Vicar crosses Tyne to help raise funds for church
Aug 11 2010 by Linda Richards, The Journal
A MAN of the cloth has defrocked to re-enact an ancient ritual. The Rev Tom Jamieson swapped his vicar's robes for trunks to swim the River Tyne to raise money for the next phase of development at Holy Cross Church in Ryton, Gateshead.
Churchgoers took part in the historic custom of “beating the bounds” by walking five miles around the parish boundary of Ryton.
Unfortunately, in the 790 years since the church was built, the course of the River Tyne has changed, which means part of the boundary is on the north side of the river at Newburn.
But Mr Jamieson, who is rector of Hedgefield and Ryton, was undeterred.
“We set off from Ryton Rugby Club and followed the boundary and when we got to Ryton Willows, I stripped into some swimming trunks and just before high tide I swam across,” he said.
“A rescue canoe containing my son Peter and two others followed just in case I got into difficulties.
“I am confident in the water, but it was both a physical and psychological challenge to be in moving water where there is always a tidal current.
“It was reassuring to have the canoe along. It was much more of a challenge than I thought it would be and it is something I wouldn’t recommend.
“It is not a venue for swimming because the tidal current is so strong and the water is immediately deep. There is no shallow.”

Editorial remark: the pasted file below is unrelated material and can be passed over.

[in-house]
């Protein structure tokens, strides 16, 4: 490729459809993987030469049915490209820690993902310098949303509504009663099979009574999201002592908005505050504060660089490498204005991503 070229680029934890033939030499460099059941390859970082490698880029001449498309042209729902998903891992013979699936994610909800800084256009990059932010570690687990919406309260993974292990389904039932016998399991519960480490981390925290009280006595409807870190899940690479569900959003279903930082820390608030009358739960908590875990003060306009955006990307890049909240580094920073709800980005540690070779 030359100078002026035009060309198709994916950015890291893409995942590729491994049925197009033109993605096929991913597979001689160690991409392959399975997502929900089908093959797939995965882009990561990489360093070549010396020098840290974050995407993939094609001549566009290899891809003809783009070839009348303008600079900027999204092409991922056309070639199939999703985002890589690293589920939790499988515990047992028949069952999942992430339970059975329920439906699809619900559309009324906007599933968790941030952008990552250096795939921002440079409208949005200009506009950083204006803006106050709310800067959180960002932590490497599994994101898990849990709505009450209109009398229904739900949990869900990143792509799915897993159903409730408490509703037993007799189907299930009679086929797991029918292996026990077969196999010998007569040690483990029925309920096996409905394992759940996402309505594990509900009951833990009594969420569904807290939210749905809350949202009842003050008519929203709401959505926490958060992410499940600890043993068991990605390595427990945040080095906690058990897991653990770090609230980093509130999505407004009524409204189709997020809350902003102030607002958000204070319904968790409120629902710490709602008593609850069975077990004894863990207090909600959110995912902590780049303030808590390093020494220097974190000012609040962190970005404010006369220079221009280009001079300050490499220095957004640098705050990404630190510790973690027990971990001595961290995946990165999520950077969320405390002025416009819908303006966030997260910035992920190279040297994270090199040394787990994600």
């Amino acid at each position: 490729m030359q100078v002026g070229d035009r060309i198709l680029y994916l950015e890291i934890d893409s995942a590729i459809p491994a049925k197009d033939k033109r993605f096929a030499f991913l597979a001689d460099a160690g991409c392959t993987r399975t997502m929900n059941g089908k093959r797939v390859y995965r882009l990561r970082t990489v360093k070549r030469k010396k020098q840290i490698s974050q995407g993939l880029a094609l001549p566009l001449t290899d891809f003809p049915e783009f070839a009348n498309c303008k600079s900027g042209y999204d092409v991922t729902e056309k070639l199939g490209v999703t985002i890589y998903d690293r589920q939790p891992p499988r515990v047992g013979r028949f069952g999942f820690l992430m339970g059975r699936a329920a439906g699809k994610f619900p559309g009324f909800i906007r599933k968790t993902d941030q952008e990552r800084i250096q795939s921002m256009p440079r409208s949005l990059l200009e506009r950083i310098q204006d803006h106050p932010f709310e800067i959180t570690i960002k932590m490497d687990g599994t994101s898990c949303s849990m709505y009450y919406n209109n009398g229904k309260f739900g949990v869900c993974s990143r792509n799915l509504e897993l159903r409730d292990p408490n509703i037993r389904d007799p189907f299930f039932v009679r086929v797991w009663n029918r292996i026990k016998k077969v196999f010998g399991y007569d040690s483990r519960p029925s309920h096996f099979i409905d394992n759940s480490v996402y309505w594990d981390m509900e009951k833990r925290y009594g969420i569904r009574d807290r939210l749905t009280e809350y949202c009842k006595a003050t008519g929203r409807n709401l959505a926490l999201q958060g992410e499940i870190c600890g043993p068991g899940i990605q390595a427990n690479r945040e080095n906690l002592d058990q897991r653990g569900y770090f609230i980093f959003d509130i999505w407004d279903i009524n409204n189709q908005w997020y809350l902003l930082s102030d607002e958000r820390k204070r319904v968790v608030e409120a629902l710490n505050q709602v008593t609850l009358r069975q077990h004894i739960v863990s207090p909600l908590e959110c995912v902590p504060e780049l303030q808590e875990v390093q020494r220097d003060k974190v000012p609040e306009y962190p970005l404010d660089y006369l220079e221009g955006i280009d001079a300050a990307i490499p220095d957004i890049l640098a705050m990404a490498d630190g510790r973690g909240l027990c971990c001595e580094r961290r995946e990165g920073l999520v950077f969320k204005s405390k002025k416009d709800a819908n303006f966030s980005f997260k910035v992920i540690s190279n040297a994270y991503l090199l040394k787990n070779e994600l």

The boundary walk also hit another hurdle because a large area where the former Stella South Power Station stood is under redevelopment and access is denied. So Mr Jamieson paddled half a mile downstream to Stella.
And after coming ashore, he jumped in the saddle to cycle to catch up with the walking party, then walked the rest of the circuit back to the rugby club.
In former times, when maps were rare, it was the custom to make a formal check of the parish boundaries.
Knowledge of the limits of each parish needed to be handed down so that such matters as liability to contribute to the repair of the church and the right to be buried within the churchyard were not disputed.
As those taking part passed certain trees, walls and hedges that denoted the extent of the boundary, they would pray and ritually ‘beat’ particular landmarks.
At certain points on the boundary, young boys were held upside down and had their heads bumped on a marker stone or they were ‘switched’ with a willow stick, thrown over hedges, into brambles or ponds or required to climb up chimneys or over roofs to imprint the exact location of a boundary for successive generations.
But there was no beating on this year’s event, which also helped raise funds for redevelopment in the West End to provide a servery, communal space and a lavatory. If you would like to help raise the £40,000-plus needed or make a donation, send an email to: firstname.lastname@example.org